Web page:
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Doctors Without Borders Hopeful Of Resuming Work In Turkmenistan

Frank Doerner: "Keeping an open door."
Frank Doerner: "Keeping an open door."
ASHGABAT -- The general director of Doctors Without Borders (MSF) says he hopes Turkmenistan will reconsider its cooperation with
the organization so that it can resume activities in the country, RFE/RL's Turkmen Service reports.

MSF announced on December 17 that it was leaving Turkmenistan after disagreements with the Turkmen Health Ministry.

But Frank Doerner told RFE/RL that MSF is "keeping an open door" and hopes it will have the possibility of renegotiating with the Health Ministry so that it could return to Turkmenistan.

MSF is the last international nongovernmental organization operating in Turkmenistan.

Christoph Hippchen, MSF's country manager in Turkmenistan, told RFE/RL that MSF is closing its office in Ashgabat because it could not get permission from the government to begin a program to treat drug-resistant tuberculosis.

"We are still open to negotiate with the Ministry of Health. They have indicated they are open to further cooperation," Hippchen said. "But [in] the last 1 1/2 years, we have not seen a lot of progress, so that's the issue we are dealing with.

"We would like to assist them to get a treatment program for multidrug resistant tuberculosis going sooner than they plan to do, and we have all the expertise. That's what we can offer, and we hope that we can reopen."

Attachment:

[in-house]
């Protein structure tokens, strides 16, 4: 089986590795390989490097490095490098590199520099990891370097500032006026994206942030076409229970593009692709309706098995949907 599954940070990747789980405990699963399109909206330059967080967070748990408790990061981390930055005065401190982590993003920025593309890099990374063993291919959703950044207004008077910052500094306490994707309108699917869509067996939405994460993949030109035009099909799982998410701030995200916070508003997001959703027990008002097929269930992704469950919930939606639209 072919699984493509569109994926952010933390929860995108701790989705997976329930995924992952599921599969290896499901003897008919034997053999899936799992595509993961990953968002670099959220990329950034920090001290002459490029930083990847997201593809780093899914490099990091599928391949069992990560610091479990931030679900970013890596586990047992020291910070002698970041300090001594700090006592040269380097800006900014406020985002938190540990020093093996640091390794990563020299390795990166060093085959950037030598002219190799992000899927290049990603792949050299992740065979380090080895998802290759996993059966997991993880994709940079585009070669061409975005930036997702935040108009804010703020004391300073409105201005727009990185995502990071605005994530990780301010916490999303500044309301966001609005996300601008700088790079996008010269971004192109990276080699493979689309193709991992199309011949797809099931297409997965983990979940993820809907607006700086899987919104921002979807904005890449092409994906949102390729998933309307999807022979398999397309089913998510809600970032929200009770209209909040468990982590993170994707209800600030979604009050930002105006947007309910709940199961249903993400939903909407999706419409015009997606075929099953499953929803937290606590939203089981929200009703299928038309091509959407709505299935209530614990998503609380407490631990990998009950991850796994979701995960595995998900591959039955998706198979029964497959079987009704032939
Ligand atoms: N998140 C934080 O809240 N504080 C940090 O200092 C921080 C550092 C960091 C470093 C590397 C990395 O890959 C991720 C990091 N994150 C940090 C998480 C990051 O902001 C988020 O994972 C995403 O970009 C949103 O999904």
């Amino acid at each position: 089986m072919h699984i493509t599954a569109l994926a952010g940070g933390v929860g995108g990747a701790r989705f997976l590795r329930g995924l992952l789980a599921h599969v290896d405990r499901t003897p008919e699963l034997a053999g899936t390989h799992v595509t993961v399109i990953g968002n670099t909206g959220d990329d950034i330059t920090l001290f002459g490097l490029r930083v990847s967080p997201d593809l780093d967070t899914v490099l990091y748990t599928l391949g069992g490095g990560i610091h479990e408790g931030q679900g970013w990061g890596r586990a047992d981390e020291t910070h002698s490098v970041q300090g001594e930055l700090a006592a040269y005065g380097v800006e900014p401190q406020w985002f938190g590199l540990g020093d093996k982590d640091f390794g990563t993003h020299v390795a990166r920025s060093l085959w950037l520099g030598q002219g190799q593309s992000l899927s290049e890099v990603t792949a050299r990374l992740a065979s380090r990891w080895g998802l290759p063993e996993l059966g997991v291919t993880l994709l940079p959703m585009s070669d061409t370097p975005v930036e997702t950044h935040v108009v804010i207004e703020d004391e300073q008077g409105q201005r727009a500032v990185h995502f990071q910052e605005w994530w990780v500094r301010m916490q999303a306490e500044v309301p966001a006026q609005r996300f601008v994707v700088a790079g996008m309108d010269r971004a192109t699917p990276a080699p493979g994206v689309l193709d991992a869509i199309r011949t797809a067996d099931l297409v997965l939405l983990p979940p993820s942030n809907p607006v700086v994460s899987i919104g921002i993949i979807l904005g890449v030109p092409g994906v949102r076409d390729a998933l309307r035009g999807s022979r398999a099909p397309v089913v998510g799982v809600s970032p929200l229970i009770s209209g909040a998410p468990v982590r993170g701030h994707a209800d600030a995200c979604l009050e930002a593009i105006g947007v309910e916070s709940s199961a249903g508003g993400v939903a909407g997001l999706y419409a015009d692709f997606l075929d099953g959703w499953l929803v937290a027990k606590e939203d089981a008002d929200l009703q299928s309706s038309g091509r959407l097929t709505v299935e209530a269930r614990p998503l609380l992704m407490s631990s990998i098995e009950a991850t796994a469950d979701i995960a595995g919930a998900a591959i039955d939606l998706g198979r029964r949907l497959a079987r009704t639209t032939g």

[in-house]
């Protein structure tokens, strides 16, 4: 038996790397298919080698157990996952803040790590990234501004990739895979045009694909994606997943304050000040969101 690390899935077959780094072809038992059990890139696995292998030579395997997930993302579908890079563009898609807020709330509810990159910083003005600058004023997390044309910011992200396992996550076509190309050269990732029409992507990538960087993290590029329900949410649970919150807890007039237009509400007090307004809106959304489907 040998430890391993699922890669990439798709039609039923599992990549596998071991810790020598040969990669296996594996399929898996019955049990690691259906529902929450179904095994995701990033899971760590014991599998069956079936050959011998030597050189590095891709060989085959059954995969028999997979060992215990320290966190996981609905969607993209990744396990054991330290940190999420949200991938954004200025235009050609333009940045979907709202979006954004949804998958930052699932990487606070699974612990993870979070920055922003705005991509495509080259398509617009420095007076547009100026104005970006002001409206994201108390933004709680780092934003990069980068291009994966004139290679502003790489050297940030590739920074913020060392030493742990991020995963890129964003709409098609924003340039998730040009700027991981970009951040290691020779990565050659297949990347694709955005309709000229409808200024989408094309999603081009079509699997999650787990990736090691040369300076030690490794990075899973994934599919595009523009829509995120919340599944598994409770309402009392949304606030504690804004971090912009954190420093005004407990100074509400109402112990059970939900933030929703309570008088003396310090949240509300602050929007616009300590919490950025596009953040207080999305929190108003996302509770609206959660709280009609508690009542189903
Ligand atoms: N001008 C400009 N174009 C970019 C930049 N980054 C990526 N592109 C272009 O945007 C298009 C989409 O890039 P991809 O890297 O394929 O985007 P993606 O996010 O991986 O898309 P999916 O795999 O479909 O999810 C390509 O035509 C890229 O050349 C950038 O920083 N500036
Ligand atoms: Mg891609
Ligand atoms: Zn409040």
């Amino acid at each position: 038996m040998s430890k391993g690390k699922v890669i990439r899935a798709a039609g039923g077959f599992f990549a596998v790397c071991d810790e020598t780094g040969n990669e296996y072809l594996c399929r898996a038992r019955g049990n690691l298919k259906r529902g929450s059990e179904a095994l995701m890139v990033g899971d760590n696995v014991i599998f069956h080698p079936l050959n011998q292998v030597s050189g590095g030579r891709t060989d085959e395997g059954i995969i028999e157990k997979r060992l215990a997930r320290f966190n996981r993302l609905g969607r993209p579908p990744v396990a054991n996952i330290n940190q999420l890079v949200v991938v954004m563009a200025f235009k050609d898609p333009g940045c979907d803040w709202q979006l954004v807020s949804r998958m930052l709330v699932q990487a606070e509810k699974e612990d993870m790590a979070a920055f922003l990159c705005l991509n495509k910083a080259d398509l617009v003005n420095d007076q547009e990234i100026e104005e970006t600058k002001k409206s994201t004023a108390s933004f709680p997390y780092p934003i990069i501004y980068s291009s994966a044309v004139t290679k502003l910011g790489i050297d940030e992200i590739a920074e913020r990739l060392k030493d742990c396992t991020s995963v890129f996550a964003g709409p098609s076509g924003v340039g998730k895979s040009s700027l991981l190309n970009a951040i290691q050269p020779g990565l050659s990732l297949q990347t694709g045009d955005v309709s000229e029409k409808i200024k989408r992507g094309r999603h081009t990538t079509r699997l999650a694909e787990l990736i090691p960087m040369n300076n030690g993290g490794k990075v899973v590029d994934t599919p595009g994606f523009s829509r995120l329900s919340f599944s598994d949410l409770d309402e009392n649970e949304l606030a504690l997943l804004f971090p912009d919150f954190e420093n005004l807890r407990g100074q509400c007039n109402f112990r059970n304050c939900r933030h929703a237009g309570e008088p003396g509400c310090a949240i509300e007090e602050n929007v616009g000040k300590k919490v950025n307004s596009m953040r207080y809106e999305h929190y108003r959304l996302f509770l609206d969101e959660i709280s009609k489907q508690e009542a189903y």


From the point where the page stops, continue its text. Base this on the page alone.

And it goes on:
Doerner said every fifth person with tuberculosis in Turkmenistan has the drug-resistant form of the disease, which is difficult to cure. He said the 20 percent ratio is an "alarming number."

Doerner said that the Turkmen government is not able to respond to the problem quickly enough, adding that the ministry's program would only begin in 2013, whereas the MSF program could begin next year. He said "people need treatment now" and that all delays "will increase...the individual suffering and deaths due to the drug-resistant tuberculosis."

MSF has been working in Turkmenistan since 1999, when it first introduced internationally recognized standards for tuberculosis treatment in the country.

It had most recently been working in eastern Turkmenistan to improve the quality of pediatric and reproductive health care.